The frazzled mom, pauses, then hurries after the boy. "I said, STOP! Turn around now, our food is waiting and we need to pay." She mutters under her breath, "I'm hungry." The boy begins to run away. The airport is mostly desserted, so there are not people at any of the gates he is running towards. The woman seems to survey for open doors and stays where she is before moving briskly towards him. "Stop now! Or you will your favorite airplane." The boy comes back, hands her the plane and runs away again. "Stop now. We need to stick together or we are not getting on this plane. I'll cancel our trip. I'm serious. This is my serious voice." The little boy smiles. The toddler attached to the mom bellows, "Out, please! Now!!!!"

The mom tries to convince the boy to come with her. He's running, the toddler is getting louder and louder. The mom can't seem to calm or control anyone. Her voice is louder, but it's not effective. People around her wonder if she ever has control of the situation. An older woman quips, "They let anyone be parents these days." Construction workers in the area roll their eyes. And two young business women survey her "mom jeans" and mismatched socks as she reaches for her phone. "That's it, I'm calling American Airlines and canceling the trip. If we cannot be a team at the airport there is no one I am going to be trapped on a plane..." The little boy comes back, smiling, looking like Ashton Kutcher as he used to run out on Punk'd to tell people everything was just a joke. "Okay, okay, Mom. I'm here." He stands by her side and she breathes out. She had no idea what she was going to do if she made it all the way to calling the airline. She tries not to make eye contact with the other airport patrons who are watching her children and her like there are some sort of exhibit at the National Zoo.

The other mom breezes through security with her two young children. She's wearing the young girl attached to her and kisses the toddler's head as they wait patiently for TSA to swab the mom's hands. She smiles, holds out her hands and the agent asks, "How did you know we'd test your hands?" She quickly responds, "You always test moms wearing babies." The agents laugh. The young boy walks a few feet away. "Excuse me, sir, remember our team sticks together. What's the rule?" The little boy smiles and runs back to his mom. "At the zoo, it's never get out of mommy's sight. Is the airport the same?" The agents comment on how great the kids are and how together the mom is and send her on her way.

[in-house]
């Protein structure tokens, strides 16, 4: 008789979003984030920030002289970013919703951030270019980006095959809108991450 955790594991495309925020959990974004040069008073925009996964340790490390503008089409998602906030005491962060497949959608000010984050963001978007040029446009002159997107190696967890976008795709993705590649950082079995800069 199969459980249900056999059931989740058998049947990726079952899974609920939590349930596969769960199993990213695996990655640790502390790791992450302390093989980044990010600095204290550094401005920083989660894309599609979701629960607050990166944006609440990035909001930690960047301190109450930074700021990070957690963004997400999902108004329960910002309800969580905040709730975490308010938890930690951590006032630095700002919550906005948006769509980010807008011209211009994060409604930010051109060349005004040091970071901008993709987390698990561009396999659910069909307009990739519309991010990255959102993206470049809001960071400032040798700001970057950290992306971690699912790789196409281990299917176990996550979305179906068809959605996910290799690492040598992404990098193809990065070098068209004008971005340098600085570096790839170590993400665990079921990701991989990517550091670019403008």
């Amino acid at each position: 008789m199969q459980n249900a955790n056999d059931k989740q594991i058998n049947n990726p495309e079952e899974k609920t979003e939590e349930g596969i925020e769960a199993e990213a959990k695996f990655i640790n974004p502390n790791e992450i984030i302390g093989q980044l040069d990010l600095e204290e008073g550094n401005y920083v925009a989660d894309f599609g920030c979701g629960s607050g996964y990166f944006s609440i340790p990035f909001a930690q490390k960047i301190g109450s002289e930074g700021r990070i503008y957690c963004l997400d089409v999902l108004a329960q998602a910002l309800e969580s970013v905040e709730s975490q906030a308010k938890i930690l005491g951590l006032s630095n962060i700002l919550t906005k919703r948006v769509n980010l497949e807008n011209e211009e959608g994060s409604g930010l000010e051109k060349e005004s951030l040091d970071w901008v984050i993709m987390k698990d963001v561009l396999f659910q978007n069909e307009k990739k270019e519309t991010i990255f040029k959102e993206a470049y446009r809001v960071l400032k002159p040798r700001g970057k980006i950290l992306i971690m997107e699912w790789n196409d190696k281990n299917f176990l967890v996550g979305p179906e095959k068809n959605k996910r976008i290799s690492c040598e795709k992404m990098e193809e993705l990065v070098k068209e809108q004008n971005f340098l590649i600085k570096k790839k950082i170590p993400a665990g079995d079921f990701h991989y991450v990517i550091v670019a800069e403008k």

The kids are singing an alphabet song and laughing. As they walk together, the mom and kids are making the sounds of each letter. The mom suggests a game. "Let's play number scavenger hunt at the airport!" The little girl in the Ergo yells, "Yeah!" as her brother beams, "What numbers?"

The mom cheerily calls out, "C14!" The little girl asks to get down. "Out, please!" The mom lets her down and the two children hold hands and run together to C14. The mom happily follows. "Great, now, how about C6?" The little girl asks to get in the stroller and her brother pushes her. The game lasts a while then the small family heads to the bathroom. There the mom begins asking what each child's favorite letter is as she changes the toddler's diaper with ease, and the three of them sing out words beginning with each child's favorite letter. "D is for daddy and dandelion and daisy and doggie!" Each of them smiles, two older women come out of the bathroom, watch, remembering raising their own young children and compliment the mom on her parenting and the children on their exceptional behavior for small children. They went as far as to suggest she get the nobel peace prize for parenting.

Each of these moms is me. All of those children are mine. At any given moment, you may meet any combination of us. Being a mom is amazing and messy. Often, simultaneously.


You Can't Have My Children

For weeks, I've been up all night. Partially because sweet Maya Eve, bless her adorable daytime personality, has a less than friendly night version of her daytime self. The other reason is I cannot get Trayvon Martin's murder out of my head. I rotate from Maya's room to Noah's watching them, praying, brainstorming, writing letters and words and saying things perfectly to make people understand that they cannot have my children.